It’s really not yet time for the Rangers to look to the coming offseason; after a surprisingly solid start to the season, they’re still in position to compete for a wild card spot. But the coming free agent market was a topic of conversation in a recent interview with Rangers GM Jon Daniels on 105.3 The Fan’s Ben and Skin show (audio and transcript via the Dallas Morning News).
Even as he preps for a potentially interesting summer trade market, Daniels says that he anticipates entering next winter with “a lot more [payroll] flexibility the next two years than we’ve had the last couple, the last, probably three or four.” That said, the long-time top baseball ops exec said that the club’s spending is “going to be player-specific” in that the club will be “ready to make [an] investment” in “the right guy” but won’t “spend just to say we spent.”
The Rangers have made moves of that sort already in recent years, giving out three-year deals to Mike Minor and Lance Lynn. But Daniels obviously sees some stepped-up possibilities for the near future as the organization has continued to steadily draw down its payroll commitments.
Reading between the lines and adding a dollop of speculation, it seems that the Texas club could be more aggressive in exploring higher-grade free agents. Perhaps the near-term spending availability will also expand the team’s trade possibilities this summer. There’s some room to spend with only $85MM or so on the books for 2020 (including the remaining money owed to Prince Fielder after the portions picked up by the Tigers and the contract insurer). And as Daniels acknowledges, “the new ballpark will play into it.” The club will surely want to maximize that revenue stream with a competitive product.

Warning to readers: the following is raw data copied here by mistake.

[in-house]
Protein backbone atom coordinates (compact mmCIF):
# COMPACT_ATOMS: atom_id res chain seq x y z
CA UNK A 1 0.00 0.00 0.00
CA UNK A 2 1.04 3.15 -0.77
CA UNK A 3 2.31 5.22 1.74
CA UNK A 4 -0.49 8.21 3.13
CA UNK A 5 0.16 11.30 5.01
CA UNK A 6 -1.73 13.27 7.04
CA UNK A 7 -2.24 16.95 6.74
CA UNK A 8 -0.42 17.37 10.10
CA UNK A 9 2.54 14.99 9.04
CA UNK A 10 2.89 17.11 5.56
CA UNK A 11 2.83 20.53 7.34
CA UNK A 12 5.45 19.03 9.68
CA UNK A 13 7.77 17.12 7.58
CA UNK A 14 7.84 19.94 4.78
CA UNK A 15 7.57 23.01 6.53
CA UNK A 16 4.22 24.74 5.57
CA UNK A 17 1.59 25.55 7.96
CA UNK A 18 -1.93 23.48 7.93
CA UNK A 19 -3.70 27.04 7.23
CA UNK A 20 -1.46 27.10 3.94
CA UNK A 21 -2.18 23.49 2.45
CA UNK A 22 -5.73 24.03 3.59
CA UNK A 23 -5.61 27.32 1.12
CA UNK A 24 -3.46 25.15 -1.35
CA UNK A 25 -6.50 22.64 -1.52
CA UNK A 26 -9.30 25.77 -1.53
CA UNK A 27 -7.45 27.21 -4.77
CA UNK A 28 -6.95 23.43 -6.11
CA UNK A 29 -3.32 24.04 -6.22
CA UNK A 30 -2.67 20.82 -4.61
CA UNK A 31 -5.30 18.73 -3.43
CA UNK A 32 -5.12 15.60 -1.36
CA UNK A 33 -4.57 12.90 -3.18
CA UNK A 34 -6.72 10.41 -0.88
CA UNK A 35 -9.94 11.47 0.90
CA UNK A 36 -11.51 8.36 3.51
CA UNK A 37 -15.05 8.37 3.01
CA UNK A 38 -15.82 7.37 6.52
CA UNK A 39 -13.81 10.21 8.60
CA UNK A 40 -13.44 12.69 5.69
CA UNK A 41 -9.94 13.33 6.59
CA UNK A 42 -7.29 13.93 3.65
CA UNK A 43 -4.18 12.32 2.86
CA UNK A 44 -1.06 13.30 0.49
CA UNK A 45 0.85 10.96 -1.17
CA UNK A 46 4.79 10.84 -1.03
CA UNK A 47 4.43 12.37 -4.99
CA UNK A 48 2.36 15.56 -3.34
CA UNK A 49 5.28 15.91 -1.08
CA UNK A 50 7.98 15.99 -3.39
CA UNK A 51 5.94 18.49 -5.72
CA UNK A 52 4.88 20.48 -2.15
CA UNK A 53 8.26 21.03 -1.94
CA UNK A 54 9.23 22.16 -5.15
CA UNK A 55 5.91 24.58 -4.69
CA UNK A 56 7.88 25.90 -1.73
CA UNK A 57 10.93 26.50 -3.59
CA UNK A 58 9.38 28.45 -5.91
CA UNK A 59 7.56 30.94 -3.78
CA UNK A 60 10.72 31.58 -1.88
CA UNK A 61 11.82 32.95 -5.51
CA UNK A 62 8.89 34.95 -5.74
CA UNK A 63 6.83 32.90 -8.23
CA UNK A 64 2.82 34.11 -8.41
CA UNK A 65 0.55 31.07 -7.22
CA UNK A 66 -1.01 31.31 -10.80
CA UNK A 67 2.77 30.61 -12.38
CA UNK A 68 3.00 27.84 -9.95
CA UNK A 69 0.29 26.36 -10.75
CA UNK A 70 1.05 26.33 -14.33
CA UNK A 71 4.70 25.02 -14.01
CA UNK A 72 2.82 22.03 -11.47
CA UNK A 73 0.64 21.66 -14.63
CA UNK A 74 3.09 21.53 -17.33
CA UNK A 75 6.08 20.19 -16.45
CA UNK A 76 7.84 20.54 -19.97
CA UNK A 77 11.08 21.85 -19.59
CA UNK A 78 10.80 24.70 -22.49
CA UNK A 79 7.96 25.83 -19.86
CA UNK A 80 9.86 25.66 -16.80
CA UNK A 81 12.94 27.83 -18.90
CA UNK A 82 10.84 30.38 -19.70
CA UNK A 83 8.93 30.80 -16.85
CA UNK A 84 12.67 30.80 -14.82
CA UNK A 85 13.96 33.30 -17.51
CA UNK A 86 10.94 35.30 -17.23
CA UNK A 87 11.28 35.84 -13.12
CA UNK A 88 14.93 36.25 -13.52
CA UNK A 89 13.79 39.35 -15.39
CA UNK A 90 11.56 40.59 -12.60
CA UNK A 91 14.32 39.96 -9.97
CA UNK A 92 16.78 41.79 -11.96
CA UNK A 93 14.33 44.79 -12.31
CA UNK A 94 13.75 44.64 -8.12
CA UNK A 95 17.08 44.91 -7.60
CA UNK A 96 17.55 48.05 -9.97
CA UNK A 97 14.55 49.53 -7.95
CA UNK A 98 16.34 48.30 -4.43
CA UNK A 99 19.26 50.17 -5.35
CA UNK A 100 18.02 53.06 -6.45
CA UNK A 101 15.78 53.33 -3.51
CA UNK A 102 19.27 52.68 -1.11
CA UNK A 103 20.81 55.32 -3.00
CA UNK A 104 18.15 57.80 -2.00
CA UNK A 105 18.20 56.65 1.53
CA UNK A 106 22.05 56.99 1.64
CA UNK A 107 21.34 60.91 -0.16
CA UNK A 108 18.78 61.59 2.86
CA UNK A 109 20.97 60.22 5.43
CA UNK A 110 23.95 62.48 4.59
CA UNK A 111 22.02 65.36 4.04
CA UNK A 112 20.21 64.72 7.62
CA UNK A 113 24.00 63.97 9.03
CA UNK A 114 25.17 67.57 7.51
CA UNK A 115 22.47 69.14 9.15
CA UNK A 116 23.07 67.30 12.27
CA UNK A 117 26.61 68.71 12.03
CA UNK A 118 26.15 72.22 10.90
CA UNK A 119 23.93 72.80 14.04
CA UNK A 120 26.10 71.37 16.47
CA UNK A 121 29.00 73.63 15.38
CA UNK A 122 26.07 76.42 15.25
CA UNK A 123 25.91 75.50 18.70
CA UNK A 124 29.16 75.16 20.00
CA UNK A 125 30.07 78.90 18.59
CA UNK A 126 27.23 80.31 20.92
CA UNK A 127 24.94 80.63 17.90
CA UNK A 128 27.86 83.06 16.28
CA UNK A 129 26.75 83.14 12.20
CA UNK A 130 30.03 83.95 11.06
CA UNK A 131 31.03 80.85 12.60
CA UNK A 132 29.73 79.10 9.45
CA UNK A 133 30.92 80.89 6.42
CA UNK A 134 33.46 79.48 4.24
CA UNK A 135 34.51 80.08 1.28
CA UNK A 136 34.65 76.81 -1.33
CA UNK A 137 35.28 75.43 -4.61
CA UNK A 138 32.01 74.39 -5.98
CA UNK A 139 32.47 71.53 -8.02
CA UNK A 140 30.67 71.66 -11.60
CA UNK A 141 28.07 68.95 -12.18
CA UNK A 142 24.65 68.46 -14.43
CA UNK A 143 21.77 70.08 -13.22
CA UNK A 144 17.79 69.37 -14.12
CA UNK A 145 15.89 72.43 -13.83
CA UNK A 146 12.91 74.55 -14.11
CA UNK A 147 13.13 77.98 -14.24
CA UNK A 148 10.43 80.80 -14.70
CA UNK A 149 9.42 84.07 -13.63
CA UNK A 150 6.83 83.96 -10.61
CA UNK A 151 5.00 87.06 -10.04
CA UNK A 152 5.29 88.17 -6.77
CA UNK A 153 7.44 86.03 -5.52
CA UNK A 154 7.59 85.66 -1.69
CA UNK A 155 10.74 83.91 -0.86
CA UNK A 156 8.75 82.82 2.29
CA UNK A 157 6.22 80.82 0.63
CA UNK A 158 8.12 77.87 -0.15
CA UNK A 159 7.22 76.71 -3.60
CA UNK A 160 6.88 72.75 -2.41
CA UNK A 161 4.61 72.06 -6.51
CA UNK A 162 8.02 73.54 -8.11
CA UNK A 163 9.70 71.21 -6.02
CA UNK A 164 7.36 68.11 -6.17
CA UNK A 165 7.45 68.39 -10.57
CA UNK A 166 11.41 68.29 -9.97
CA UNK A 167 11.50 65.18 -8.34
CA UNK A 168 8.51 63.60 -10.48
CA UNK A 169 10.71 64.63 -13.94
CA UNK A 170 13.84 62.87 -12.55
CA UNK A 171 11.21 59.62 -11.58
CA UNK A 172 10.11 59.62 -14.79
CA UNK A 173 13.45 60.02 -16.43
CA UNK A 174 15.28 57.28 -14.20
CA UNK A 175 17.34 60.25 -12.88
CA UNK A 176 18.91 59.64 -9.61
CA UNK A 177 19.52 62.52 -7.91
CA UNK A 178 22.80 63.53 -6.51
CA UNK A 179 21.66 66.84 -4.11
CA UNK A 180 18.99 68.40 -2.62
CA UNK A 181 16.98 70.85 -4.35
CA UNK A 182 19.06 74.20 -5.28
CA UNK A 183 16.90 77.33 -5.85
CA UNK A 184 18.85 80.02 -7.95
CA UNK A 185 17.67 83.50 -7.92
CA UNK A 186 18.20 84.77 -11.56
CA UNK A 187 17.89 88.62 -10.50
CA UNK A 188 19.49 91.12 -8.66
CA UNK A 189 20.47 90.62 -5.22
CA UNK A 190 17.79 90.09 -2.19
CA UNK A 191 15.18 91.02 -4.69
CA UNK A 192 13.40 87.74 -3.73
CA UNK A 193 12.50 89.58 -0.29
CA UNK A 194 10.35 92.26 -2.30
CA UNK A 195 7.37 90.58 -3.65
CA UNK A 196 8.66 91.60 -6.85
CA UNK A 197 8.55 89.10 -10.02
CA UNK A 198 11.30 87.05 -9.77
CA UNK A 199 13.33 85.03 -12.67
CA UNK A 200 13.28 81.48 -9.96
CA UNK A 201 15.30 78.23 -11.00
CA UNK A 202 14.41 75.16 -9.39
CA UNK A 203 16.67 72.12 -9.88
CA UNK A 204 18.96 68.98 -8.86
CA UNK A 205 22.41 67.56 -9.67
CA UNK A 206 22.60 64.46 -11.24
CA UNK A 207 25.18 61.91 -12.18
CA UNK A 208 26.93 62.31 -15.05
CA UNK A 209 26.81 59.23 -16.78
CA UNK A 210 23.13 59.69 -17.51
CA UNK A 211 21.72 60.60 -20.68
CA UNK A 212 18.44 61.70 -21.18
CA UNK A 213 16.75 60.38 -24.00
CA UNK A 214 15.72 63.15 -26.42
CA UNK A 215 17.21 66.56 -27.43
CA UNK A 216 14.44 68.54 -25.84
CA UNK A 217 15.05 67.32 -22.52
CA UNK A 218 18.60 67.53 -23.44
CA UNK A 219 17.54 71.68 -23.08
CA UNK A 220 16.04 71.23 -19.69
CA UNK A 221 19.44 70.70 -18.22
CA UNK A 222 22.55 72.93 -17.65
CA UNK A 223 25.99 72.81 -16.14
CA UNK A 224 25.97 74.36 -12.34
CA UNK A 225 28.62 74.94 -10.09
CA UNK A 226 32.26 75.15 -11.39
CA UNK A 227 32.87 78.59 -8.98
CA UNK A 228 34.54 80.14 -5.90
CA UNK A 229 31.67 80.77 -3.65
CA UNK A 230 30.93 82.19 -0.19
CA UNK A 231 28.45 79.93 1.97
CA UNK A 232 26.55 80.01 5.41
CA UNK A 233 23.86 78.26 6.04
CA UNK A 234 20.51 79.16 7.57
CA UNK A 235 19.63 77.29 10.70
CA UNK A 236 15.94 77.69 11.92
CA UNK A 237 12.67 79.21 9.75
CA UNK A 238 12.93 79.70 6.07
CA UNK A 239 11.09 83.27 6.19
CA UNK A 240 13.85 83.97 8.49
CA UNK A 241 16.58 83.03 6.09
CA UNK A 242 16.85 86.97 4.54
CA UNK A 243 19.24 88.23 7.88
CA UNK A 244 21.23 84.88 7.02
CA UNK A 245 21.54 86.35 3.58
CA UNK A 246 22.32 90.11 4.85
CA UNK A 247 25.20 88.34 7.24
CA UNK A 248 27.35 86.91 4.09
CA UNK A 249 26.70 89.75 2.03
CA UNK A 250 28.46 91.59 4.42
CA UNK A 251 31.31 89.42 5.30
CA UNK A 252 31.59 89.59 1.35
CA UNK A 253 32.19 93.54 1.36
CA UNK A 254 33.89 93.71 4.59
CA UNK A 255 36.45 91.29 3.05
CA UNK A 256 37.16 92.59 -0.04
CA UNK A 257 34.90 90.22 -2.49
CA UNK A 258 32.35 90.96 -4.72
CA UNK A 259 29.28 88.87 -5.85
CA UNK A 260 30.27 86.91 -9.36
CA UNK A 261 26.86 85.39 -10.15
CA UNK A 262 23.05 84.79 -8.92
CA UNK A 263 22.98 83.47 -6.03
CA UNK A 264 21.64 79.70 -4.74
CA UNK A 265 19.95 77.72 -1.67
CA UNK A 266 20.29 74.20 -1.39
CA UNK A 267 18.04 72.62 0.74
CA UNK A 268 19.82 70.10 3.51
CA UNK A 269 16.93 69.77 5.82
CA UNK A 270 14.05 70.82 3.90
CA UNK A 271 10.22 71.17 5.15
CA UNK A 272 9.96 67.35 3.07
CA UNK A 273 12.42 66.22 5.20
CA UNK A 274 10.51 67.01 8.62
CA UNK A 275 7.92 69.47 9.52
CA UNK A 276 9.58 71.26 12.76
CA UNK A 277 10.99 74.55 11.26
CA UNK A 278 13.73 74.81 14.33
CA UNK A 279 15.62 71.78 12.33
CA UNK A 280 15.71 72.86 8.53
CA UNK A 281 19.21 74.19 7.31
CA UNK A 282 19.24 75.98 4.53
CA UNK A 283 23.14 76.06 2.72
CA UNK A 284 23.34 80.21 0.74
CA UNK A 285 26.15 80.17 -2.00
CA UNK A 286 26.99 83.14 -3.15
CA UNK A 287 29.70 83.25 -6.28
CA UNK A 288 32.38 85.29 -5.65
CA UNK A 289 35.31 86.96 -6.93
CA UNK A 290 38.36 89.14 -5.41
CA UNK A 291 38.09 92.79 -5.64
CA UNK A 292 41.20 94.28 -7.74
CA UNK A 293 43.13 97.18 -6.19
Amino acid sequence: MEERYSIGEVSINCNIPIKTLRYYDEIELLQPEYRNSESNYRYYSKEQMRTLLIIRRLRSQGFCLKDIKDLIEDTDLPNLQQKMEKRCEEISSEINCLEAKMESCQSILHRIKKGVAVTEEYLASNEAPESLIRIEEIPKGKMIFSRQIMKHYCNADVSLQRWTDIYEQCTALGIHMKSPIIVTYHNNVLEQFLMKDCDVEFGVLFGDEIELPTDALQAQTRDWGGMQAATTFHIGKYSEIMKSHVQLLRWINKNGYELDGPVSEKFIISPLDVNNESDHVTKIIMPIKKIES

That said, it’s far too soon to address the potential needs and opportunities in detail. The needs on the fringes of the roster are all but impossible to know at this point, and indeed there are still some notable variables even in the nascent Texas roster core.
Daniels notes that future investment is premised upon the idea that the organization has “a good foundation” in place at present. “There’s some really good quality players that are going to be here for several years and we’ll have an opportunity to build on that,” Daniels says.
The Rangers GM obviously believes the club has the makings of a productive core unit, but the rotation still comes with rather gaping near- and long-term questions. And some key position players are still sorting through some issues.
Outfielder Nomar Mazara has yet to turn in a breakout, though he’s at least still producing at a roughly league-average at the plate. Second baseman Rougned Odor has been a mess at the plate; he’s still just 25 years of age, but his rollercoaster MLB track record is of increasing worry.
Daniels says there’s “still patience” with Odor, citing the recent comments of skipper Chris Woodward and noting that he’s still a hard-working and highly talented ballplayer. But Daniels also acknowledged that “there is a level of concern,” particularly given that “this is not the first time it has happened.” Indeed, Odor has had notable peaks and valleys throughout his career. He managed to post league-average offensive work last year, but that included a brutal start and finish. It also came on the heels of a rough 2017 showing.
Odor is off to a .166/.232/.331 slash to open the present campaign. He’s sustaining a walk-rate boost he showed last year, but suddenly has a whopping new swing-and-miss issue. Odor is striking out at a 33.7% clip on a 13.6% swinging-strike rate, both of which represent career-worst levels.
Whether and how Odor’s issues will be sorted remains to be seen, but Daniels notes it’d be preferable not “to make a habit of kind of getting into these deep holes and having to put a program together to get out of it.” The club must have “a sense of urgency” in getting Odor on track, Daniels says. Even if that occurs, one wonders whether the team can have confidence that the second bagger won’t fall into another funk.